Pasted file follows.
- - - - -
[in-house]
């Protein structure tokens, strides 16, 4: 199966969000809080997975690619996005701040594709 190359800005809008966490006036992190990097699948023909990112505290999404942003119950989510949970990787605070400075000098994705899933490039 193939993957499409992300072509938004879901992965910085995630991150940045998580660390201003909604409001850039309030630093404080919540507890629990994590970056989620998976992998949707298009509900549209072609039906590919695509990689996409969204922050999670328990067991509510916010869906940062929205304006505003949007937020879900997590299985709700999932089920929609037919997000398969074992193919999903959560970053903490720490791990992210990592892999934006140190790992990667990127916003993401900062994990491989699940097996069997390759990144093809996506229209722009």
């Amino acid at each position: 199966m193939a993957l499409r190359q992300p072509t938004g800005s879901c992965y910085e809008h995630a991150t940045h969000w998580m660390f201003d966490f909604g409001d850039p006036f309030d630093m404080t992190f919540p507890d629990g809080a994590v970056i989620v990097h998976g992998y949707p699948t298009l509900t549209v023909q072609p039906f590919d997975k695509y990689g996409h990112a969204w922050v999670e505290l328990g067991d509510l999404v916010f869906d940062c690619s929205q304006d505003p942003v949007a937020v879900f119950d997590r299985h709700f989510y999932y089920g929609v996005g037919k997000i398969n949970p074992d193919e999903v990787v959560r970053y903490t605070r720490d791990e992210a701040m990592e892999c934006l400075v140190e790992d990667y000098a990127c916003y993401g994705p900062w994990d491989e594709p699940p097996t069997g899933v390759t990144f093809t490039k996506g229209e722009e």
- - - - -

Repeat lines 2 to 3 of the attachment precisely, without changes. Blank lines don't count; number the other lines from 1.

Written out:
């Protein structure tokens, strides 16, 4: 199966969000809080997975690619996005701040594709 190359800005809008966490006036992190990097699948023909990112505290999404942003119950989510949970990787605070400075000098994705899933490039 193939993957499409992300072509938004879901992965910085995630991150940045998580660390201003909604409001850039309030630093404080919540507890629990994590970056989620998976992998949707298009509900549209072609039906590919695509990689996409969204922050999670328990067991509510916010869906940062929205304006505003949007937020879900997590299985709700999932089920929609037919997000398969074992193919999903959560970053903490720490791990992210990592892999934006140190790992990667990127916003993401900062994990491989699940097996069997390759990144093809996506229209722009």
């Amino acid at each position: 199966m193939a993957l499409r190359q992300p072509t938004g800005s879901c992965y910085e809008h995630a991150t940045h969000w998580m660390f201003d966490f909604g409001d850039p006036f309030d630093m404080t992190f919540p507890d629990g809080a994590v970056i989620v990097h998976g992998y949707p699948t298009l509900t549209v023909q072609p039906f590919d997975k695509y990689g996409h990112a969204w922050v999670e505290l328990g067991d509510l999404v916010f869906d940062c690619s929205q304006d505003p942003v949007a937020v879900f119950d997590r299985h709700f989510y999932y089920g929609v996005g037919k997000i398969n949970p074992d193919e999903v990787v959560r970053y903490t605070r720490d791990e992210a701040m990592e892999c934006l400075v140190e790992d990667y000098a990127c916003y993401g994705p900062w994990d491989e594709p699940p097996t069997g899933v390759t990144f093809t490039k996506g229209e722009e």